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Gourmet Dining on Ontario Ice

The shore lunch is the highlight of every fishing trip.

Cameron’s Pecan Crusted Walleye • Credit: Gord Pyzer

Buddy Bob Izumi, the host of the Real Fishing Television Show, joined up with me last week but not for the reason you might suspect.

Oh, sure, Bob wanted to get in on the extraordinary ice fishing that avails itself across all of Northern Ontario at this time of the year, but there was also a little March madness to his thinking. You see, another good friend, two-time gold medal Team Canada Culinary Olympic Champion, Cameron Tait was going to be fishing with us. And Cameron promised to show us just how easy it is to cook gourmet fish dishes out on the ice with a minimum of preparation.

As everyone who has enjoyed a Northern Ontario shore lunch knows, it's the highlight of every fishing trip, but the fact of the matter is, most shore lunch recipes are less than innovative -- usually involving some combination of corn flakes crumbs, cornmeal, flour and hot oil in which to deep fry the fish.

Now, don't get me wrong -- I love eating hot, crispy, golden brown walleye, perch, pike and crappie fillets prepared this way. But after the fourth or fifth time, it gets a little repetitive. And what about some of the other species like lake trout? Well, I am glad you asked because if you too enjoy dining on delicious freshly caught trout (and salmon) you simply won't believe how easy it is to prepare Cameron's Cajun Trout.

By the way, when Cameron prepared this dish last week we didn't even start a fire, relying instead on one of the new Coleman Gladiator propane stoves. It's portable, lightweight and perfect for when there is a fire ban in effect in the summer. And it gets super hot so you can properly sear the meat which Cameron told me is one of the secrets to properly preparing fish.

Cameron’s Cajun Trout

Measure the following ingredients, place them in a Ziploc bag, shake and reserve in the bag.


Cajun Spice Mixture

  • ½ cup Kosher salt
  • 1 tsp Cayenne pepper
  • 1 tsp black pepper
  • ½ tsp ground white pepper
  • ¼ cup paprika
  • 1 tsp onion powder
  • 2 tsp garlic powder
  • Canola, peanut or olive oil for searing
  • 6 oz (175gr) Trout, salmon or char fillets

Spicy Roasted Tomato Cream

  • 2/3 cup mayonnaise
  • ¼ cup, fire-roasted tomato, drained (canned is best)
  • 4 drops Chipotle sauce (Lea and Perrins)
  • 1 green onion, finely diced
  • 1 jalapeño, seeded, finely diced (wear rubber gloves when handling!)
  • Salt and pepper to taste
  • Lemon wedges for garnish
  • Combine all ingredients together, reserve and chill.


Place the fish on paper towels and let them sit for 30 minutes to soak up any excess moisture and come to temperature.

Cameron’s Cajun Trout. (Photo credit: Gord Pyzer)

Sprinkle the spice liberally on both sides and shake off any excess.

Heat a non-stick pan or cast-iron skillet on medium-high heat until the pan starts to lightly smoke, then carefully add a small amount of the oil to the pan.

Place the fish in the pan, making sure you can hear it searing and don’t overload it. Four or five pieces are plenty.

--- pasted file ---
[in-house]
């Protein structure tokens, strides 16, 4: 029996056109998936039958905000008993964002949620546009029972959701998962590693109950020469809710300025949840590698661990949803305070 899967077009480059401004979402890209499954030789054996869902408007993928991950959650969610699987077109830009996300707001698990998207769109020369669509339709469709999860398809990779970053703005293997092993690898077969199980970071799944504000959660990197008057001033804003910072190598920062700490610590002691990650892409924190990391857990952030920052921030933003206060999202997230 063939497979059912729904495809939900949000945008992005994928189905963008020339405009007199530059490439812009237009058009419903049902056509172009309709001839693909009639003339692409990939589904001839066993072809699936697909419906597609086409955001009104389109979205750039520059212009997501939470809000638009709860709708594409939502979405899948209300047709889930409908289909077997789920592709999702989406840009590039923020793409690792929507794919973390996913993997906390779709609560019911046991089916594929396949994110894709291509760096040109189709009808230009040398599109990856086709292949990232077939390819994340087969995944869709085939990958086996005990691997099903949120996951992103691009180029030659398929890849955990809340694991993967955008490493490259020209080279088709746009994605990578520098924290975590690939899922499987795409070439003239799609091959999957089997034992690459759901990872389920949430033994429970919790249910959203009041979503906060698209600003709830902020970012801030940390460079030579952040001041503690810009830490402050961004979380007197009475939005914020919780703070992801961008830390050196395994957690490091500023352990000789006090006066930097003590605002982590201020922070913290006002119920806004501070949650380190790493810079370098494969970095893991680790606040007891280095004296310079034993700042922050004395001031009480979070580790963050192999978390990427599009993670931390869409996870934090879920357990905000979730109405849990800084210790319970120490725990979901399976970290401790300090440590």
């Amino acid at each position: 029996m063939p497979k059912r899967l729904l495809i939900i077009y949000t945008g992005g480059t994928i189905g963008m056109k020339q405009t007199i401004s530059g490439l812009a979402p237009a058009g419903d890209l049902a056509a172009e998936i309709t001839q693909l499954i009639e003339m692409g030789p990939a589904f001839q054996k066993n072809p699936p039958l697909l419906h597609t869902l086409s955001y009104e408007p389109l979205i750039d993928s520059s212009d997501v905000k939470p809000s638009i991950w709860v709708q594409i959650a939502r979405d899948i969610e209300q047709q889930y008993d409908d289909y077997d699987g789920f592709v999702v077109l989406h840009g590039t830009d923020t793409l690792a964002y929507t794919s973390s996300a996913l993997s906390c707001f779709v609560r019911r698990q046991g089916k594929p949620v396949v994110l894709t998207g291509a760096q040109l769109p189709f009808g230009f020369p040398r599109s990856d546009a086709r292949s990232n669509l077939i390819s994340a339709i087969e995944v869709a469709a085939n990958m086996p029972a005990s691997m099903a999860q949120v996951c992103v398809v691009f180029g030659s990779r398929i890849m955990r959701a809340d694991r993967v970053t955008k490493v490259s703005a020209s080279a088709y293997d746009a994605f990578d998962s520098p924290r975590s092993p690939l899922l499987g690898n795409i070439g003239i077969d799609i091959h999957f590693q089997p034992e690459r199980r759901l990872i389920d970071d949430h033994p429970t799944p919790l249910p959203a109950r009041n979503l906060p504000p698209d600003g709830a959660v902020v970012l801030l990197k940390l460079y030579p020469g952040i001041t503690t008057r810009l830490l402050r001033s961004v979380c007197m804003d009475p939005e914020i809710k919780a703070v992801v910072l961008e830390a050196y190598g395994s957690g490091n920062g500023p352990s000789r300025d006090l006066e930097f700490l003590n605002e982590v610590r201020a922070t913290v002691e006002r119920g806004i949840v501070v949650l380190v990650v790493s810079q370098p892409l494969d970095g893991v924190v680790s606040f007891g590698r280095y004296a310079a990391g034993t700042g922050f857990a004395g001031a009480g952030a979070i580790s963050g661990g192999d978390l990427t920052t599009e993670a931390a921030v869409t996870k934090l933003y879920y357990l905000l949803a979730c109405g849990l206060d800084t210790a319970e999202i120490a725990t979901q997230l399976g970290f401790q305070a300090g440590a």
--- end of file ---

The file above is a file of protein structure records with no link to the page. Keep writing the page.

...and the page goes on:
Cook the fish for two or three minutes on the first side, then flip them over and cook them for another couple of minutes on the other side. When the fish is done, remove the chunks from the pan and let them rest. For the best results, you want the internal temperature of the fish to heat up to 140° F.

Now, place the fish on your plate, top with a healthy dollop or two of tomato cream and enjoy!

If your catch includes walleye, perch or black crappies, on the other hand, here is a marvellous way to prepare them that has texture, a touch of sweetness and so many knock-your-socks off flavours that it will have you coming back for more and discarding the thought of always deep-frying fish. And just like Cameron's Cajun Trout recipe, you can prepare the coating in advance and store it in the refrigerator or freezer whenever the time is right.

Cameron’s Pecan Crusted Walleye


Pecan Crust Mixture

  • ½ cup pecans
  • 2 cups panko breadcrumbs
  • 2TBS brown sugar
  • 1tsp kosher salt
  • 1 tsp ground black pepper
  • Zest from one orange
  • 2 TBS finely chopped parsley
  • Canola, Grapeseed or peanut oil for cooking
  • Walleye pieces, cut into 2-inch chunks
  • Kosher salt
  • Juice from ½ lemon


Gather all ingredients for the Pecan Crust.

Place the pecans in a small food processor, a handheld chopper with a bottom bowl attachment is best. Pulse the pecans until half of their original size, add the panko breadcrumbs and blend for 10 - 15 seconds. It is desirable if the nuts are not too small: it gives the dish more texture and bite.

Cameron’s Pecan Crusted Walleye. (Photo credit: Gord Pyzer)

Add the brown sugar, salt, pepper, orange zest and parsley; blend briefly for 5 seconds, remove from the bowl and place in a zip-lock bag.

Place the walleye chunks on paper towels to remove any excess moisture, remove any skin or bones from the fillets.

Heat your cast-iron skillet or frying pan on medium-high heat to prepare for the next step.

Place the walleye chunks in the bag containing the pecan crust and shake until they're well covered on all sides.

Add a small amount of oil to the pan, add the walleye and cook until each chunk is golden brown on one side, then flip and cook until the other side is equally golden. More oil can be added if needed.

When finished, place on a plate and sprinkle with Kosher salt and the juice from half of a lemon.

No words are necessary, as the smiles tell you everything you need to know about how good Cameron’s Cajun trout and Pecan Crusted Walleye taste. (Photo credit: Gord Pyzer)

Read: How to Cook the Classic Shore Lunch Perfectly.

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